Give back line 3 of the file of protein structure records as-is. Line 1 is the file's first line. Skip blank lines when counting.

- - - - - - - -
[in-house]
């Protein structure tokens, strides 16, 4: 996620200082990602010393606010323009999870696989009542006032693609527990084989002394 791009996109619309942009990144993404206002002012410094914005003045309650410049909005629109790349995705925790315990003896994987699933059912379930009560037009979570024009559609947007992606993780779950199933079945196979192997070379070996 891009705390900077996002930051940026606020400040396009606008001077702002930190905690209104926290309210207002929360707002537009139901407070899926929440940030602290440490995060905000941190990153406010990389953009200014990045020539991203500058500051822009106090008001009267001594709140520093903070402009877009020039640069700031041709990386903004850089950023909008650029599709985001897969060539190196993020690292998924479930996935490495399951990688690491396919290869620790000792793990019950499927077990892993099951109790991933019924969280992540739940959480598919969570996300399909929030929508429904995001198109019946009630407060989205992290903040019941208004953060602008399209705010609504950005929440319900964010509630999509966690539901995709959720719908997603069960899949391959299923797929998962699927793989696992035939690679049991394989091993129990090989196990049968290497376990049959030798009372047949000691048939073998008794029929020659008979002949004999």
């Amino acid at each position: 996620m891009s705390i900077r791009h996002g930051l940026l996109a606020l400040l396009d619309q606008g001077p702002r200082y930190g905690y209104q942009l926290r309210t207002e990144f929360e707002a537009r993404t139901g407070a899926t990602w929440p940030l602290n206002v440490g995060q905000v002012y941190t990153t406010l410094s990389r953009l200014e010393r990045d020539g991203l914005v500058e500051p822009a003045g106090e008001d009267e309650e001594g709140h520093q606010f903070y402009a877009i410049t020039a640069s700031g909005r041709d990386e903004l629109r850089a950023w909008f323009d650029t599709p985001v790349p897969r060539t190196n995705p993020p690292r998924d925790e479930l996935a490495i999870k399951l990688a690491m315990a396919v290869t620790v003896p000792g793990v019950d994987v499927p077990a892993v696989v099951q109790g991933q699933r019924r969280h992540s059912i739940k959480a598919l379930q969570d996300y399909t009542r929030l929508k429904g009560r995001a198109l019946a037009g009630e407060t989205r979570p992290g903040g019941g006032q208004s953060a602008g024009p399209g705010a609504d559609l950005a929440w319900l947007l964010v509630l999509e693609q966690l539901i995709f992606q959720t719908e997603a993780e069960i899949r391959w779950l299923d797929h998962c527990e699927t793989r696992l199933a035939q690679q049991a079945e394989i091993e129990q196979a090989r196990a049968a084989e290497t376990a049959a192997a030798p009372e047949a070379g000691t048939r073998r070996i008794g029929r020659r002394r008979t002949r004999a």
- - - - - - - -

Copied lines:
């Amino acid at each position: 996620m891009s705390i900077r791009h996002g930051l940026l996109a606020l400040l396009d619309q606008g001077p702002r200082y930190g905690y209104q942009l926290r309210t207002e990144f929360e707002a537009r993404t139901g407070a899926t990602w929440p940030l602290n206002v440490g995060q905000v002012y941190t990153t406010l410094s990389r953009l200014e010393r990045d020539g991203l914005v500058e500051p822009a003045g106090e008001d009267e309650e001594g709140h520093q606010f903070y402009a877009i410049t020039a640069s700031g909005r041709d990386e903004l629109r850089a950023w909008f323009d650029t599709p985001v790349p897969r060539t190196n995705p993020p690292r998924d925790e479930l996935a490495i999870k399951l990688a690491m315990a396919v290869t620790v003896p000792g793990v019950d994987v499927p077990a892993v696989v099951q109790g991933q699933r019924r969280h992540s059912i739940k959480a598919l379930q969570d996300y399909t009542r929030l929508k429904g009560r995001a198109l019946a037009g009630e407060t989205r979570p992290g903040g019941g006032q208004s953060a602008g024009p399209g705010a609504d559609l950005a929440w319900l947007l964010v509630l999509e693609q966690l539901i995709f992606q959720t719908e997603a993780e069960i899949r391959w779950l299923d797929h998962c527990e699927t793989r696992l199933a035939q690679q049991a079945e394989i091993e129990q196979a090989r196990a049968a084989e290497t376990a049959a192997a030798p009372e047949a070379g000691t048939r073998r070996i008794g029929r020659r002394r008979t002949r004999a």